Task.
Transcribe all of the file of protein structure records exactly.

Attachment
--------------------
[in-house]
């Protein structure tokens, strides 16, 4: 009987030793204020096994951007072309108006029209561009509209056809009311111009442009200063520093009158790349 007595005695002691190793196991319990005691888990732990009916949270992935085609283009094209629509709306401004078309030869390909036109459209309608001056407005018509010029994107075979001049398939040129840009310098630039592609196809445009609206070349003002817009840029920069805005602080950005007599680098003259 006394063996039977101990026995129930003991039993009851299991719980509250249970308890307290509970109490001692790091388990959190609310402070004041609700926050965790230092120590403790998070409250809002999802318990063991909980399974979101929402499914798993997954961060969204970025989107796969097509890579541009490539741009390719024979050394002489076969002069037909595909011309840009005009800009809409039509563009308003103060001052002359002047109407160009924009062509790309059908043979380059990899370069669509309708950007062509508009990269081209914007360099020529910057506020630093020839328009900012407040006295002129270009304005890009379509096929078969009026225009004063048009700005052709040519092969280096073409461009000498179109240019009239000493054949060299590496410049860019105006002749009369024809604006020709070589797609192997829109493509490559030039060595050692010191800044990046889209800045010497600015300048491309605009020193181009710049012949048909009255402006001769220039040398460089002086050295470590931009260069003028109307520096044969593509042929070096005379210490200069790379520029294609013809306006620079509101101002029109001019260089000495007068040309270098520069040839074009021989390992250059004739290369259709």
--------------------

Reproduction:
[in-house]
């Protein structure tokens, strides 16, 4: 009987030793204020096994951007072309108006029209561009509209056809009311111009442009200063520093009158790349 007595005695002691190793196991319990005691888990732990009916949270992935085609283009094209629509709306401004078309030869390909036109459209309608001056407005018509010029994107075979001049398939040129840009310098630039592609196809445009609206070349003002817009840029920069805005602080950005007599680098003259 006394063996039977101990026995129930003991039993009851299991719980509250249970308890307290509970109490001692790091388990959190609310402070004041609700926050965790230092120590403790998070409250809002999802318990063991909980399974979101929402499914798993997954961060969204970025989107796969097509890579541009490539741009390719024979050394002489076969002069037909595909011309840009005009800009809409039509563009308003103060001052002359002047109407160009924009062509790309059908043979380059990899370069669509309708950007062509508009990269081209914007360099020529910057506020630093020839328009900012407040006295002129270009304005890009379509096929078969009026225009004063048009700005052709040519092969280096073409461009000498179109240019009239000493054949060299590496410049860019105006002749009369024809604006020709070589797609192997829109493509490559030039060595050692010191800044990046889209800045010497600015300048491309605009020193181009710049012949048909009255402006001769220039040398460089002086050295470590931009260069003028109307520096044969593509042929070096005379210490200069790379520029294609013809306006620079509101101002029109001019260089000495007068040309270098520069040839074009021989390992250059004739290369259709």